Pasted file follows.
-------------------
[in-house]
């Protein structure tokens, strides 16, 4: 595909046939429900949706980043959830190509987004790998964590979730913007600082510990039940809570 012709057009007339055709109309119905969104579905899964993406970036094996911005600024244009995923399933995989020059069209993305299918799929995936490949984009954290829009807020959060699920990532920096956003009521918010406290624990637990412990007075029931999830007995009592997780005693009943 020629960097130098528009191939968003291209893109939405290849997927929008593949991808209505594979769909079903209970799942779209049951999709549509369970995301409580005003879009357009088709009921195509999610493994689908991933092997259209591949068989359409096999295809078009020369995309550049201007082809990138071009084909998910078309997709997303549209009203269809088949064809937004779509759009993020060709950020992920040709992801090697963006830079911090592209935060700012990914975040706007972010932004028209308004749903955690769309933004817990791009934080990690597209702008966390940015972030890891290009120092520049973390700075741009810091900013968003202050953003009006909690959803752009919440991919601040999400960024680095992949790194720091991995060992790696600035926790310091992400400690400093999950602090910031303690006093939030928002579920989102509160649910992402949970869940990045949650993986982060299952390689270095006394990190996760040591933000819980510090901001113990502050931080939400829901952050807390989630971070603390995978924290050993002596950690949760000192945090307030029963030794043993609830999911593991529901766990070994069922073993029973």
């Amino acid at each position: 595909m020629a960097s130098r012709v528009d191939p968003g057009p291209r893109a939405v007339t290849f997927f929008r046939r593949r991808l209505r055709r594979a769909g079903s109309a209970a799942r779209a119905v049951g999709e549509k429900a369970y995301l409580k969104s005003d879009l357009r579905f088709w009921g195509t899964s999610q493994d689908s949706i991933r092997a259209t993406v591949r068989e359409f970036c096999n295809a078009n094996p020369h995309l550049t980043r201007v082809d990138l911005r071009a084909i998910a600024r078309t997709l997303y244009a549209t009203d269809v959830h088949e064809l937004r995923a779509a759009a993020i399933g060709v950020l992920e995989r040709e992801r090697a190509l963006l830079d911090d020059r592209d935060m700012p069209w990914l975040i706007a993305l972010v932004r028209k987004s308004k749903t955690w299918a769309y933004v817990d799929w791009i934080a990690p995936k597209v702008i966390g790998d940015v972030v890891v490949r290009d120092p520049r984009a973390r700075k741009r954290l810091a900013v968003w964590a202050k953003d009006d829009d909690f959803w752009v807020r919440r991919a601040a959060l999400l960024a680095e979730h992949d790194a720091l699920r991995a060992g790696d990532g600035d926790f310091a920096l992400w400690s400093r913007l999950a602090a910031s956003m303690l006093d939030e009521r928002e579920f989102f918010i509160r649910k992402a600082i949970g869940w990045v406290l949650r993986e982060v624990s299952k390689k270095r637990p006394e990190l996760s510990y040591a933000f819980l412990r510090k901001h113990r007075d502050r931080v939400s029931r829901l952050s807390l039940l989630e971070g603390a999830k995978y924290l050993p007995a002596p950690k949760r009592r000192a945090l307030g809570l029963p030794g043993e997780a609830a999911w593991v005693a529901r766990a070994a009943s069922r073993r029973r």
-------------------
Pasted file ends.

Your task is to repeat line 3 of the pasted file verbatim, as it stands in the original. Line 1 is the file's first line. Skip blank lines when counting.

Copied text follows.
């Amino acid at each position: 595909m020629a960097s130098r012709v528009d191939p968003g057009p291209r893109a939405v007339t290849f997927f929008r046939r593949r991808l209505r055709r594979a769909g079903s109309a209970a799942r779209a119905v049951g999709e549509k429900a369970y995301l409580k969104s005003d879009l357009r579905f088709w009921g195509t899964s999610q493994d689908s949706i991933r092997a259209t993406v591949r068989e359409f970036c096999n295809a078009n094996p020369h995309l550049t980043r201007v082809d990138l911005r071009a084909i998910a600024r078309t997709l997303y244009a549209t009203d269809v959830h088949e064809l937004r995923a779509a759009a993020i399933g060709v950020l992920e995989r040709e992801r090697a190509l963006l830079d911090d020059r592209d935060m700012p069209w990914l975040i706007a993305l972010v932004r028209k987004s308004k749903t955690w299918a769309y933004v817990d799929w791009i934080a990690p995936k597209v702008i966390g790998d940015v972030v890891v490949r290009d120092p520049r984009a973390r700075k741009r954290l810091a900013v968003w964590a202050k953003d009006d829009d909690f959803w752009v807020r919440r991919a601040a959060l999400l960024a680095e979730h992949d790194a720091l699920r991995a060992g790696d990532g600035d926790f310091a920096l992400w400690s400093r913007l999950a602090a910031s956003m303690l006093d939030e009521r928002e579920f989102f918010i509160r649910k992402a600082i949970g869940w990045v406290l949650r993986e982060v624990s299952k390689k270095r637990p006394e990190l996760s510990y040591a933000f819980l412990r510090k901001h113990r007075d502050r931080v939400s029931r829901l952050s807390l039940l989630e971070g603390a999830k995978y924290l050993p007995a002596p950690k949760r009592r000192a945090l307030g809570l029963p030794g043993e997780a609830a999911w593991v005693a529901r766990a070994a009943s069922r073993r029973r």